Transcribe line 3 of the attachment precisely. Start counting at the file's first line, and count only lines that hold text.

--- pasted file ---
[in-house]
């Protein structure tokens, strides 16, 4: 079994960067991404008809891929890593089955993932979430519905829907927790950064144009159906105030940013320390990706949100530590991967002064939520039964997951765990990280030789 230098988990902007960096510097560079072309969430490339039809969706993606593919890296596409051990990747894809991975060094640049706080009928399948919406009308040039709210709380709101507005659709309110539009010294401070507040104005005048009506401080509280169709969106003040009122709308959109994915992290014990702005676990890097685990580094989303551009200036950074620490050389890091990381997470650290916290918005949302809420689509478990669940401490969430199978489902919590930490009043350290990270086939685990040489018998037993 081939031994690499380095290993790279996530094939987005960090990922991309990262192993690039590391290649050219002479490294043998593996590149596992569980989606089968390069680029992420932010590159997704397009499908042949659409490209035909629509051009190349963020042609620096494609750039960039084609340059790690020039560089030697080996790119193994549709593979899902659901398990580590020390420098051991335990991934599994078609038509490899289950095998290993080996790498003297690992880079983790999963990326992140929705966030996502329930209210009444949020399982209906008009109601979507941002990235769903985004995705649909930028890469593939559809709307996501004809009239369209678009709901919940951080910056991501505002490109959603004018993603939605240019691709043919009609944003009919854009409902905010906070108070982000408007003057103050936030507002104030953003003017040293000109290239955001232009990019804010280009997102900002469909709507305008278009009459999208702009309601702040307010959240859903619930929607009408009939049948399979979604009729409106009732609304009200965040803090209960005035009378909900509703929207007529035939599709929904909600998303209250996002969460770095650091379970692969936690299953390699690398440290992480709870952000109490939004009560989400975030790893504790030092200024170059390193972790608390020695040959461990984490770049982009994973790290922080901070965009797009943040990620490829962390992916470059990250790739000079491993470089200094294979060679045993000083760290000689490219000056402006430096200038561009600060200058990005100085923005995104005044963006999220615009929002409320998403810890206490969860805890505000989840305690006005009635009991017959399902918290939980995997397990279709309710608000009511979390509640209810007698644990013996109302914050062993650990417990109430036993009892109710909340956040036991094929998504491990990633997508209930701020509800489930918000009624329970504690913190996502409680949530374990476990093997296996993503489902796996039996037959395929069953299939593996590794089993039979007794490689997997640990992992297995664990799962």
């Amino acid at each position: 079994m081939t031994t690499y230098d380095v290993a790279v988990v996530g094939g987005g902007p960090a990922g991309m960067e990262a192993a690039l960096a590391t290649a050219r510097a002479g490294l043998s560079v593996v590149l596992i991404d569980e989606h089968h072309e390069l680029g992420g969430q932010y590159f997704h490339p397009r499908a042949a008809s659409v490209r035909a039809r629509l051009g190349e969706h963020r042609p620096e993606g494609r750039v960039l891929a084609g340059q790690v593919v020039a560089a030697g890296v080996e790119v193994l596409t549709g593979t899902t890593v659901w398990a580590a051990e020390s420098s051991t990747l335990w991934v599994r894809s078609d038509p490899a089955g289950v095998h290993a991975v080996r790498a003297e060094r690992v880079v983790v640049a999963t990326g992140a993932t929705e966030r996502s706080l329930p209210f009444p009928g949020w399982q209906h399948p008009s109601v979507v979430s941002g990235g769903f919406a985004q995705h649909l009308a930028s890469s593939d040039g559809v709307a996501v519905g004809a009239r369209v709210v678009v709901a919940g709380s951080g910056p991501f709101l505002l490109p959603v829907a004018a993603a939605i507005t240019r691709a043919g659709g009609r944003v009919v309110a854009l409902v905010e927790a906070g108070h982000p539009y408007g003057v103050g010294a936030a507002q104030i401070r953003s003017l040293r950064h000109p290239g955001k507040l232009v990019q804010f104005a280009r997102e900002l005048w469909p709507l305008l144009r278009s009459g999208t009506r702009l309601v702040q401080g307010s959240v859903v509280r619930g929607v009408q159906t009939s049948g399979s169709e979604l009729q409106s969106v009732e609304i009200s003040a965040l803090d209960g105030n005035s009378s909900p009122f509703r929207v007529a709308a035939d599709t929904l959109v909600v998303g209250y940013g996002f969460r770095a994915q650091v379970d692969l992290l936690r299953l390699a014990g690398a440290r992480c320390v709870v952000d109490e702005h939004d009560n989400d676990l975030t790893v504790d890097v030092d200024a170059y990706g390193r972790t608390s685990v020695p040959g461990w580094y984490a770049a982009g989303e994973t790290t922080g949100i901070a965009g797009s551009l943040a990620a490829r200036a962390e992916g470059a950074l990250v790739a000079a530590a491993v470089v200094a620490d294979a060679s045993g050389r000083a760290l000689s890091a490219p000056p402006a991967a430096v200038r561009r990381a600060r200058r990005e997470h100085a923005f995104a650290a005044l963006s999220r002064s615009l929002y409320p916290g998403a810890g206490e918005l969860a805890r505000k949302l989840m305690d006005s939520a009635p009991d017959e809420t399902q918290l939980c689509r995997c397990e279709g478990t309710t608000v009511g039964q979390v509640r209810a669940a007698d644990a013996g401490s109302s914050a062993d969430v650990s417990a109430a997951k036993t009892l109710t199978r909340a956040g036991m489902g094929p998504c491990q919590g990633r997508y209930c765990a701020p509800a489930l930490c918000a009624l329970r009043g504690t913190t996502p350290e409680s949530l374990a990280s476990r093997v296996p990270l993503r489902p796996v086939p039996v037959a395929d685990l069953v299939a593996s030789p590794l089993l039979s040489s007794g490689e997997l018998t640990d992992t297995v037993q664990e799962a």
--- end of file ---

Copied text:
């Amino acid at each position: 079994m081939t031994t690499y230098d380095v290993a790279v988990v996530g094939g987005g902007p960090a990922g991309m960067e990262a192993a690039l960096a590391t290649a050219r510097a002479g490294l043998s560079v593996v590149l596992i991404d569980e989606h089968h072309e390069l680029g992420g969430q932010y590159f997704h490339p397009r499908a042949a008809s659409v490209r035909a039809r629509l051009g190349e969706h963020r042609p620096e993606g494609r750039v960039l891929a084609g340059q790690v593919v020039a560089a030697g890296v080996e790119v193994l596409t549709g593979t899902t890593v659901w398990a580590a051990e020390s420098s051991t990747l335990w991934v599994r894809s078609d038509p490899a089955g289950v095998h290993a991975v080996r790498a003297e060094r690992v880079v983790v640049a999963t990326g992140a993932t929705e966030r996502s706080l329930p209210f009444p009928g949020w399982q209906h399948p008009s109601v979507v979430s941002g990235g769903f919406a985004q995705h649909l009308a930028s890469s593939d040039g559809v709307a996501v519905g004809a009239r369209v709210v678009v709901a919940g709380s951080g910056p991501f709101l505002l490109p959603v829907a004018a993603a939605i507005t240019r691709a043919g659709g009609r944003v009919v309110a854009l409902v905010e927790a906070g108070h982000p539009y408007g003057v103050g010294a936030a507002q104030i401070r953003s003017l040293r950064h000109p290239g955001k507040l232009v990019q804010f104005a280009r997102e900002l005048w469909p709507l305008l144009r278009s009459g999208t009506r702009l309601v702040q401080g307010s959240v859903v509280r619930g929607v009408q159906t009939s049948g399979s169709e979604l009729q409106s969106v009732e609304i009200s003040a965040l803090d209960g105030n005035s009378s909900p009122f509703r929207v007529a709308a035939d599709t929904l959109v909600v998303g209250y940013g996002f969460r770095a994915q650091v379970d692969l992290l936690r299953l390699a014990g690398a440290r992480c320390v709870v952000d109490e702005h939004d009560n989400d676990l975030t790893v504790d890097v030092d200024a170059y990706g390193r972790t608390s685990v020695p040959g461990w580094y984490a770049a982009g989303e994973t790290t922080g949100i901070a965009g797009s551009l943040a990620a490829r200036a962390e992916g470059a950074l990250v790739a000079a530590a491993v470089v200094a620490d294979a060679s045993g050389r000083a760290l000689s890091a490219p000056p402006a991967a430096v200038r561009r990381a600060r200058r990005e997470h100085a923005f995104a650290a005044l963006s999220r002064s615009l929002y409320p916290g998403a810890g206490e918005l969860a805890r505000k949302l989840m305690d006005s939520a009635p009991d017959e809420t399902q918290l939980c689509r995997c397990e279709g478990t309710t608000v009511g039964q979390v509640r209810a669940a007698d644990a013996g401490s109302s914050a062993d969430v650990s417990a109430a997951k036993t009892l109710t199978r909340a956040g036991m489902g094929p998504c491990q919590g990633r997508y209930c765990a701020p509800a489930l930490c918000a009624l329970r009043g504690t913190t996502p350290e409680s949530l374990a990280s476990r093997v296996p990270l993503r489902p796996v086939p039996v037959a395929d685990l069953v299939a593996s030789p590794l089993l039979s040489s007794g490689e997997l018998t640990d992992t297995v037993q664990e799962a």